Four Tongren Monasteries

We took a local bus from Labrang to Tongren, another Tibetan monastery town. The bus was packed to the brim with mostly Tibetans, filling the aisles and all possible seats. We have noticed they have a strange habit of boarding the bus, taking up all the best seats, then proceeding to be kicked out by ticket holders. It's somewhat annoying, but we suspect that passengers pay less if they pay the drivers directly, who get to pocket the money themselves (a win-win situation for the mostly poor Tibetans). We didn't mind the crammed bus ride, even the strong smell of yak butter emanating from most passengers. We passed on the fresh yak yogurt at the pit stop and witnessed our first snowfall of the year as we crossed over the mountain pass separating Gansu and Qinghai provinces.

A traveler we had met earlier had warned us that Tongren was an ugly Chinese city, but this didn't dissuade us from visiting. He was right, Tongren is an ugly Chinese city. But with a little searching, we were able to find what people came to the area to visit. Six kilometers from town are the Upper and Lower Wutun Monasteries, famous for their thangka art schools. We have come to the obvious conclusion that the less visitors to a monastery, the warmer the welcome you receive. At the upper monastery, we were greeted by a young painting master. He phoned the various temple caretakers and managed to get us into one of them, he was exceedingly apologetic that he couldn't track down the key to the main temple hall. We then had hot yak's milk, Tibetan flat bread, biscuits and fresh fruits in his monk's quarters. We were surprised by his luxury apartment, complete with television, DVD player and stereo system. He proudly showed us his ticket stubs from various monasteries around China. The upper monastery is famous for its thangka paintings and art is commissioned for monasteries all over China and Tibet, probably creating a more than decent income for the resident monks. The lower monastery is larger than the upper one, but their painting school is apparently less highly reputed. But the money still seemed to be flowing in, with huge new temple buildings and stupas being constructed when we visited. Both monasteries are painted in bright colours most with yellow and red outer walls (in contrast to the sombre coloured Labrang buildings in Xiahe). From the Wutun monasteries, we crossed the river and headed to the third monastery of the day. The small (40 monks) Gomar Gompa is built around what seemed like an abandoned medieval walled village. The only people we stumbled upon were two young girls praying outside a crumbling temple. A monk waved at us from his quarters and we thought we could make out the faint sounds of prayers from one of the temple buildings. The next morning, before leaving the city we payed a visit to the main Tongren monastery, the Rongwo Gonchen Gompa. The huge maze of monastery buildings covers a large section of Tongren and we followed the streams of pilgrims and monks doing their morning kora. The kora climbs up the side of the mountain, around the monastery, and is more difficult than some that we had seen. That didn't stop the mothers with babies strapped to their backs and the hunchbacked old folks (simultaneously spinning their hand held prayer wheels) from completing their daily spiritual duty. Everyday Tibetan life continues despite the Chinese city encroaching on it.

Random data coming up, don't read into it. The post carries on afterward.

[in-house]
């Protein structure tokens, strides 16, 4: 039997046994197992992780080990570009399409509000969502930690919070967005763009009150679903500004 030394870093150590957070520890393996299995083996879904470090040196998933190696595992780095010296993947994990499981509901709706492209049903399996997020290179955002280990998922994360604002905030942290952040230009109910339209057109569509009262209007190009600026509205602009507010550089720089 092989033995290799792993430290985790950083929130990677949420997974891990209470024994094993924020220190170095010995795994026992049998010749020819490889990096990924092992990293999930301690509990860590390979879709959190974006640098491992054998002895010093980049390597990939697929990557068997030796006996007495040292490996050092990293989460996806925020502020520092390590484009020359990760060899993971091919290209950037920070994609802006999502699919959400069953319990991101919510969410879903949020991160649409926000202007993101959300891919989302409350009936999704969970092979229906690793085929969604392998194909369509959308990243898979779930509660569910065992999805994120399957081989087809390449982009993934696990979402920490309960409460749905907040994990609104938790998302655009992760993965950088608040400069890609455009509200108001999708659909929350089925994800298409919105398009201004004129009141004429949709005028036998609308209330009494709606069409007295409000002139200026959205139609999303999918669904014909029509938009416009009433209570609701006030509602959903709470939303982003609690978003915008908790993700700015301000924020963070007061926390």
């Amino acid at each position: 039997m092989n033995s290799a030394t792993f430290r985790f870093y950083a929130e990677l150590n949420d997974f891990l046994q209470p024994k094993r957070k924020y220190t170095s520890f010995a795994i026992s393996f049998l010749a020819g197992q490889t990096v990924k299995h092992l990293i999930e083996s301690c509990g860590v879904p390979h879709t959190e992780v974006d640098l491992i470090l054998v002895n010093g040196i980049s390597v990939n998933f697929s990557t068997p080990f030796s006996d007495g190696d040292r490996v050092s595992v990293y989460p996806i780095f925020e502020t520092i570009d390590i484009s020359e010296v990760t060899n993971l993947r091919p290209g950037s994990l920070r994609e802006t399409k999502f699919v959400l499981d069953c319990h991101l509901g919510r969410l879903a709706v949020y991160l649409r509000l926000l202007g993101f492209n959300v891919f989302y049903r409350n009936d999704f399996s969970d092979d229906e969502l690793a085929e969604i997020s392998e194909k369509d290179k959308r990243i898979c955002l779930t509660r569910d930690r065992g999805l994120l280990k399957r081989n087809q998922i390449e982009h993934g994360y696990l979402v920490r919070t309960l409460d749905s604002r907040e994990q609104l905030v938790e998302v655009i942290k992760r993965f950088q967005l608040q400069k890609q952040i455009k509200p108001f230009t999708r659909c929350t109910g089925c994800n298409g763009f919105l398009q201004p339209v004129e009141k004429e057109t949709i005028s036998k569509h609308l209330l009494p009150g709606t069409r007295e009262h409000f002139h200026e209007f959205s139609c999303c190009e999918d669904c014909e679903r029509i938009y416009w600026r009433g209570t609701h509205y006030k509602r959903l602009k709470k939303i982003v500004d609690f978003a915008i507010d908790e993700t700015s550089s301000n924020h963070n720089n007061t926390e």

1 comment:

mom said...

The mother and baby picture reminds me of that one Charlotte has of the Inuit mother and baby.